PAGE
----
Donald Trump flirted with dictators throughout his presidency, claimed fraud deprived him of re-election and incited the January 6 insurrection that offered hardliners everywhere a tutorial on useful demonstrations of force. Now the strongmen are flirting back.
“We are witnessing the greatest election fraud in the history of the country, in my opinion in the history of any democracy,” Israeli Prime Minister Benjamin Netanyahu said last week, echoing Trump as he smeared an unusual political coalition formed to unseat him.
Brazilian President Jair Bolsonaro faces re-election next year and has already lashed out at his country’s courts and made baseless claims of voter fraud. He has refused to condemn the January 6 siege in the US because, he said, there were “a lot of reports of fraud”. Should he “have problems” in Brazil, he said he would deploy the military to solve them.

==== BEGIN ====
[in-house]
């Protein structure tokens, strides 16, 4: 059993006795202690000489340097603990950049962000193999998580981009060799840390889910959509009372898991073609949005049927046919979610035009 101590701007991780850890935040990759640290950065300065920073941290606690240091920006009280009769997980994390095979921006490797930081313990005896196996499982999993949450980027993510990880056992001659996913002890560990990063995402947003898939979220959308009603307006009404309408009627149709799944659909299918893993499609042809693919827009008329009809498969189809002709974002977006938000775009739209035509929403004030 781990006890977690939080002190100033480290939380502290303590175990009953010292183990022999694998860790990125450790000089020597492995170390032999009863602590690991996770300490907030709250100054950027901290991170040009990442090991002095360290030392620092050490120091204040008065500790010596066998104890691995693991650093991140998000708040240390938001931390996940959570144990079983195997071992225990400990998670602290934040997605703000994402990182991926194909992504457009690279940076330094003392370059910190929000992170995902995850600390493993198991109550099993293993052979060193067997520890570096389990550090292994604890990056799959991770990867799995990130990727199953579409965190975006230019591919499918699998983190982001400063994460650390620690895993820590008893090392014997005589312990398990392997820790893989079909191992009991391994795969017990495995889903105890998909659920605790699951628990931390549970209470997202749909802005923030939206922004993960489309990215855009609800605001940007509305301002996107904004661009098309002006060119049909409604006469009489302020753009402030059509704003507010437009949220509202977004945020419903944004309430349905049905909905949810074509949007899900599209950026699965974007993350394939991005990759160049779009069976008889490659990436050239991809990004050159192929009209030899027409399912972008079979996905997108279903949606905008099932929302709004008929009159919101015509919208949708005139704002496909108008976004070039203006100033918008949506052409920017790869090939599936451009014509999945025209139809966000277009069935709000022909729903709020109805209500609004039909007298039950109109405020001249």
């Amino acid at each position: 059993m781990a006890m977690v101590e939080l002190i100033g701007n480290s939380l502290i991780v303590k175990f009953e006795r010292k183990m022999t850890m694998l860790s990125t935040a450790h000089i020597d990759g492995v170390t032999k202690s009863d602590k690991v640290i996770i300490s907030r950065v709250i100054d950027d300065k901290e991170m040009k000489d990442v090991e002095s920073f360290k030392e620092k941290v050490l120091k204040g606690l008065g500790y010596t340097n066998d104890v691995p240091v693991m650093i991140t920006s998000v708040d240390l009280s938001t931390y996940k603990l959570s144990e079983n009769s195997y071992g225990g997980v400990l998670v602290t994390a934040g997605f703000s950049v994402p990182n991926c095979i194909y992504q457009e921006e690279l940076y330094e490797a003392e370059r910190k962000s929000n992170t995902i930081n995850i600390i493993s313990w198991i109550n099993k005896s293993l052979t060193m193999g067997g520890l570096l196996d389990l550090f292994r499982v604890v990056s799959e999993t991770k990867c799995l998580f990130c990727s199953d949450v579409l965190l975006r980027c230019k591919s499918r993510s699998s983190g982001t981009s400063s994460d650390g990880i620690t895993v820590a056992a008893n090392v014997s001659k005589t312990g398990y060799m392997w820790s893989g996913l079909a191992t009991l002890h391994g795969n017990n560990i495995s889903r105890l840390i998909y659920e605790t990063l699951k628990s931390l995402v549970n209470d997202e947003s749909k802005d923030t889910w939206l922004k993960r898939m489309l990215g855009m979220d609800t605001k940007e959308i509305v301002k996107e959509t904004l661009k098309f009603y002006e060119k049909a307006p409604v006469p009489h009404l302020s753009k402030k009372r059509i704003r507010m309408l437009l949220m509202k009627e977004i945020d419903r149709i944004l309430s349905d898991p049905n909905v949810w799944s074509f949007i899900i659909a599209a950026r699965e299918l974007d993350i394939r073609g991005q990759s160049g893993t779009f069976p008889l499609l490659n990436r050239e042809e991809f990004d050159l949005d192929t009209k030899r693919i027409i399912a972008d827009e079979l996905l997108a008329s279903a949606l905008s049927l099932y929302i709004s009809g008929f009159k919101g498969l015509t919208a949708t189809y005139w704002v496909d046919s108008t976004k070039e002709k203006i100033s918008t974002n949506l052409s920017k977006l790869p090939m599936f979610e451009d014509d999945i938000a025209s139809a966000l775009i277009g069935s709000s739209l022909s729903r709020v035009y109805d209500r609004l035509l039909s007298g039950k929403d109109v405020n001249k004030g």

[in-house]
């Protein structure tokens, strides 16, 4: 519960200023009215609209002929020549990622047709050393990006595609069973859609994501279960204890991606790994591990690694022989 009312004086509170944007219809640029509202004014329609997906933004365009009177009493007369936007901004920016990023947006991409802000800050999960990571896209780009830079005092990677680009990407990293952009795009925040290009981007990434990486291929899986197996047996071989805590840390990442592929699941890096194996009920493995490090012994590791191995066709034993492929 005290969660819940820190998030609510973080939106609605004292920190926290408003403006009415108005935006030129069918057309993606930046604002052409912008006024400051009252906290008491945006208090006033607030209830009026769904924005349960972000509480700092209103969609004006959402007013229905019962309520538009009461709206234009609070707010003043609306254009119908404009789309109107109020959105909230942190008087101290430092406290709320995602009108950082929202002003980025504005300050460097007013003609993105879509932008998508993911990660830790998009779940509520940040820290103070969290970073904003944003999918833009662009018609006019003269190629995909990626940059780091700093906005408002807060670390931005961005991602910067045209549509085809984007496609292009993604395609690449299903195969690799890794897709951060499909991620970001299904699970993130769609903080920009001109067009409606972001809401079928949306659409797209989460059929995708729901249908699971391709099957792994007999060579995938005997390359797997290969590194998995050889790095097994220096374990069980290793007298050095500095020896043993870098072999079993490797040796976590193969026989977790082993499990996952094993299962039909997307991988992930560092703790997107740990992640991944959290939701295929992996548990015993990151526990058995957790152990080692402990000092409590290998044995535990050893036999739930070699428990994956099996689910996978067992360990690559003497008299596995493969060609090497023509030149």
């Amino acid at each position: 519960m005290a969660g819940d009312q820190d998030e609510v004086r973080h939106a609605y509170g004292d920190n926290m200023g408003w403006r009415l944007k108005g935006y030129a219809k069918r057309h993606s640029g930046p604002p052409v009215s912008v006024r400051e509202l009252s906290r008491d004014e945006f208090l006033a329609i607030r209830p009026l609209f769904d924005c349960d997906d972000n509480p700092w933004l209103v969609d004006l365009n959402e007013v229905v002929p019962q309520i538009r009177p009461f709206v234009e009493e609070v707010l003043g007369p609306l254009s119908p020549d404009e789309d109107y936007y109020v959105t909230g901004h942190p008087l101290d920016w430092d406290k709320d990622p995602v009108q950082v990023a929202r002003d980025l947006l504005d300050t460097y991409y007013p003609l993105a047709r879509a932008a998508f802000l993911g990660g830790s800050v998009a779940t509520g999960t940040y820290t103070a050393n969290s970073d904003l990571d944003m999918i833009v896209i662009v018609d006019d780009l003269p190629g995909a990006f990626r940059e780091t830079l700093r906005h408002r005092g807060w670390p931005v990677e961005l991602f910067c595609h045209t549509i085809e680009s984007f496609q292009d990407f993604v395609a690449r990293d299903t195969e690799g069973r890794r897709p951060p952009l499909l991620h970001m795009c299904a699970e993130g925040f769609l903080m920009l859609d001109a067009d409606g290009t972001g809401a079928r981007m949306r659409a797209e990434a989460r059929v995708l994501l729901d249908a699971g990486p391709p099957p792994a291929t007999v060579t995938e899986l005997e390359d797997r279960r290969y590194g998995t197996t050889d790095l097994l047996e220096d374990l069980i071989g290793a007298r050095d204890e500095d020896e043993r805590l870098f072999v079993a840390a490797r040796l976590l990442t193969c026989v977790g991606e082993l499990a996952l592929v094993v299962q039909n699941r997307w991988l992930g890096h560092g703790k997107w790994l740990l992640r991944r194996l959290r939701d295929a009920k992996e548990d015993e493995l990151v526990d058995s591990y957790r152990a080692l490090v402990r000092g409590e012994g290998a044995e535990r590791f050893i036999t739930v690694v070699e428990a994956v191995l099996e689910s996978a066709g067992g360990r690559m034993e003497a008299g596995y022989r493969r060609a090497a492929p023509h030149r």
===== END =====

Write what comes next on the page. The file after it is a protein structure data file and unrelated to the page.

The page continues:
Netanyahu and Bolsonaro have absorbed a valuable lesson from Trump: If you co-opt the imagination and intentions of enough members of your own party and your voters, you can persuade them to buy into your lies and rise up on your behalf when power slips from your grasp. Israel’s variant of Trumpism, however, might show something about how to push back against a movement that is fundamentally anti-democratic and may endure as a global political force longer than Trump himself.
Read the article by Timothy L. O’Brien in The Age.